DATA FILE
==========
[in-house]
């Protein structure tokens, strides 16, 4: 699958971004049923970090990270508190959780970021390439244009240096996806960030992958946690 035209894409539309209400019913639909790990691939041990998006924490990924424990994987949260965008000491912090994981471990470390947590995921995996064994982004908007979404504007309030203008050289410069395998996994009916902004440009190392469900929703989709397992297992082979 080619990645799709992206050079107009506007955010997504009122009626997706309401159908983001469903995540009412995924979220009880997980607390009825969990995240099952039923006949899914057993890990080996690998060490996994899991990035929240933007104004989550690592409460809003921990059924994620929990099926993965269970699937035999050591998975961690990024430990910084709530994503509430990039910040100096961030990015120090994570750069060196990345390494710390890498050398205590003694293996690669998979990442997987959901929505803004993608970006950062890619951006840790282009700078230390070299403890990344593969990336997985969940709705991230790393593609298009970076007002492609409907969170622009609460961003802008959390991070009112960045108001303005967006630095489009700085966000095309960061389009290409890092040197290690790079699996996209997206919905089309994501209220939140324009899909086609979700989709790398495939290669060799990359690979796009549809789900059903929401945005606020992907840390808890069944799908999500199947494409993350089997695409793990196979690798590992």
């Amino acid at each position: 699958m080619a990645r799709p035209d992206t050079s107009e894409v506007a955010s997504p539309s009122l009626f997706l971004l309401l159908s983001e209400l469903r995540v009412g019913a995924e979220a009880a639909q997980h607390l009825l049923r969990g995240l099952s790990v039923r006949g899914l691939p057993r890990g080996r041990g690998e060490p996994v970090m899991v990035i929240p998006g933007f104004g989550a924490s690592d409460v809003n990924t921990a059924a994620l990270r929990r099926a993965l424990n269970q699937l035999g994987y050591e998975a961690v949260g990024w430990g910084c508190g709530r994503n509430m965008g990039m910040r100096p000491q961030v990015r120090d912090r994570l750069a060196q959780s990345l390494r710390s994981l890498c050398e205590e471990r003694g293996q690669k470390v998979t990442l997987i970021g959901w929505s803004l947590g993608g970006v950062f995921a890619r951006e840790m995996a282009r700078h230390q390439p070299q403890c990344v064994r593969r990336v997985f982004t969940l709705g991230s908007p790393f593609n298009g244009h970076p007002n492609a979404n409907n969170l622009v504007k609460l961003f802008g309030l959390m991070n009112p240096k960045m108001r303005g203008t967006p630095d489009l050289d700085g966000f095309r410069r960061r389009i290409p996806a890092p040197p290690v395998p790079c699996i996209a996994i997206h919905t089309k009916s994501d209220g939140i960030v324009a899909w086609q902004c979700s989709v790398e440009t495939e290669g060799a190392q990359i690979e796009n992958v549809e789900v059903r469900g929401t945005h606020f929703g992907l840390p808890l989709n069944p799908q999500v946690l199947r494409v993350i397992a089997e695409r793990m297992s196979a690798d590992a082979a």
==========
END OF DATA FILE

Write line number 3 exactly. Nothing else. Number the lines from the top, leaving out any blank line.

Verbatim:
């Amino acid at each position: 699958m080619a990645r799709p035209d992206t050079s107009e894409v506007a955010s997504p539309s009122l009626f997706l971004l309401l159908s983001e209400l469903r995540v009412g019913a995924e979220a009880a639909q997980h607390l009825l049923r969990g995240l099952s790990v039923r006949g899914l691939p057993r890990g080996r041990g690998e060490p996994v970090m899991v990035i929240p998006g933007f104004g989550a924490s690592d409460v809003n990924t921990a059924a994620l990270r929990r099926a993965l424990n269970q699937l035999g994987y050591e998975a961690v949260g990024w430990g910084c508190g709530r994503n509430m965008g990039m910040r100096p000491q961030v990015r120090d912090r994570l750069a060196q959780s990345l390494r710390s994981l890498c050398e205590e471990r003694g293996q690669k470390v998979t990442l997987i970021g959901w929505s803004l947590g993608g970006v950062f995921a890619r951006e840790m995996a282009r700078h230390q390439p070299q403890c990344v064994r593969r990336v997985f982004t969940l709705g991230s908007p790393f593609n298009g244009h970076p007002n492609a979404n409907n969170l622009v504007k609460l961003f802008g309030l959390m991070n009112p240096k960045m108001r303005g203008t967006p630095d489009l050289d700085g966000f095309r410069r960061r389009i290409p996806a890092p040197p290690v395998p790079c699996i996209a996994i997206h919905t089309k009916s994501d209220g939140i960030v324009a899909w086609q902004c979700s989709v790398e440009t495939e290669g060799a190392q990359i690979e796009n992958v549809e789900v059903r469900g929401t945005h606020f929703g992907l840390p808890l989709n069944p799908q999500v946690l199947r494409v993350i397992a089997e695409r793990m297992s196979a690798d590992a082979a």